More injury woes for desperate Bulls in Dunedin

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Already having decided to turn first five-eighths Handre Pollard around to come to New Zealand for the game, after he returned to South Africa from Brisbane to recover from a calf injury, the Bulls have suffered more injuries.


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Springbok wing Rosko Specman, who scored a superb individual try in the Bulls' draw with the Blues on Friday, has suffered a hamstring injury and has returned to South Africa for treatment.

Also on the plane back home is lock Paul Schoeman, who suffered a knee injury against the Blues.

Travelling to New Zealand with Pollard is lock Eli Snyman.

Already missing No.8 Duane Vermeulen, the Bulls are likely to move Hanro Liebenberg to No.8.

Adding to their concerns is fullback Warrick Gelant. He has suffered a hamstring strain and a decision will be made on his availability on Thursday.

Should Gelant not be available, Divan Rossouw may play fullback with Johnny Kotze moving to the wing. Then they would be faced with whether to play former South Africa Under-20 midfield back JT Jackson or former South African Sevens player Dylan Sage alongside Burger Odendaal in the centres.

Meanwhile, there has been criticism of the call-up of Pollard to Dunedin. Critics have asked whether being a World Cup year, he should be given a chance to ensure his calf injury is fully cleared. It was claimed the All Blacks would not treat a player like that.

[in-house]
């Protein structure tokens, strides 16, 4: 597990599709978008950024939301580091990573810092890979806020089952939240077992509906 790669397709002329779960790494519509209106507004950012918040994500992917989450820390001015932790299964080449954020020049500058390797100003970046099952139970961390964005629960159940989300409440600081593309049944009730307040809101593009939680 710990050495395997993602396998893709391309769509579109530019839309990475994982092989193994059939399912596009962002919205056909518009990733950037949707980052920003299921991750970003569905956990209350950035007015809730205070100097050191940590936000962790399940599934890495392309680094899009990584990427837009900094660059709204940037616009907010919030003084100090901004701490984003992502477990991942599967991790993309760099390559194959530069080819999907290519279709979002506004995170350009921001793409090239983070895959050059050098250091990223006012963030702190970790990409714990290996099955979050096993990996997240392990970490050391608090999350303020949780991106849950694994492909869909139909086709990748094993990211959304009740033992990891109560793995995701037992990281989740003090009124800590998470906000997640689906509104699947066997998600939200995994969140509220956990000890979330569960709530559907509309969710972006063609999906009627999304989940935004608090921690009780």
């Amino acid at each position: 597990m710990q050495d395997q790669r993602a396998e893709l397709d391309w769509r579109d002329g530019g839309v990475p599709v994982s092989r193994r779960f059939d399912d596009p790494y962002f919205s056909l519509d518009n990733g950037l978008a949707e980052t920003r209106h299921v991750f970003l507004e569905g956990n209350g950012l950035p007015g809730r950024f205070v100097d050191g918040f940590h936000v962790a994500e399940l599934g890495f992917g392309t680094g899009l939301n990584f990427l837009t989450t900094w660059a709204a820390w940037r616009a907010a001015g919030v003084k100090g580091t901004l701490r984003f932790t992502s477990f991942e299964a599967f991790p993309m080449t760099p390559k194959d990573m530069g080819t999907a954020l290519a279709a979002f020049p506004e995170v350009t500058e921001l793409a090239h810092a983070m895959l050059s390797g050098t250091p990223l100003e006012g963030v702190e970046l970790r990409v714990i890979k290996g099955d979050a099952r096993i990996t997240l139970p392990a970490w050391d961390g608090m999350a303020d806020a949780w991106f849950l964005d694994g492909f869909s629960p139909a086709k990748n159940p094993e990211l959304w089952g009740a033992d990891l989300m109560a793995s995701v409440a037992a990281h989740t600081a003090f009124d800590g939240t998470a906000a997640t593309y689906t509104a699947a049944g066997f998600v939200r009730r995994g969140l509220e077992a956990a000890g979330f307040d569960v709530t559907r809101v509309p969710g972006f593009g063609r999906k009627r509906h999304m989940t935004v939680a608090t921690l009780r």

South African writer Rob Houwing said on sport24.co.za that the issue was not that clear. New Zealand had 'formidable' domestic depth as their players tended to remain in New Zealand rather than South African players who looked to play overseas earlier in their careers. Pollard, and several other key Bulls, were leaving the side for northern hemisphere clubs at the end of the season.

"Economic and other circumstances have made for tough times in South African rugby, and the old adage that 'winning is everything' still counts for a lot.

"While they remain in 2019 contention, the Bulls can hardly be blamed for doing everything they possibly can to end the SA trophy drought in Super Rugby – one that stretches back to 2010 when the very same Bulls last won it and drew crowds that simply cannot be compared to the depressingly flimsy attendances of today.

"In asking Pollard to play in the Dunedin crunch, they are simply making a desperate late bid to maximise one of their prime investments while they still can," he said.

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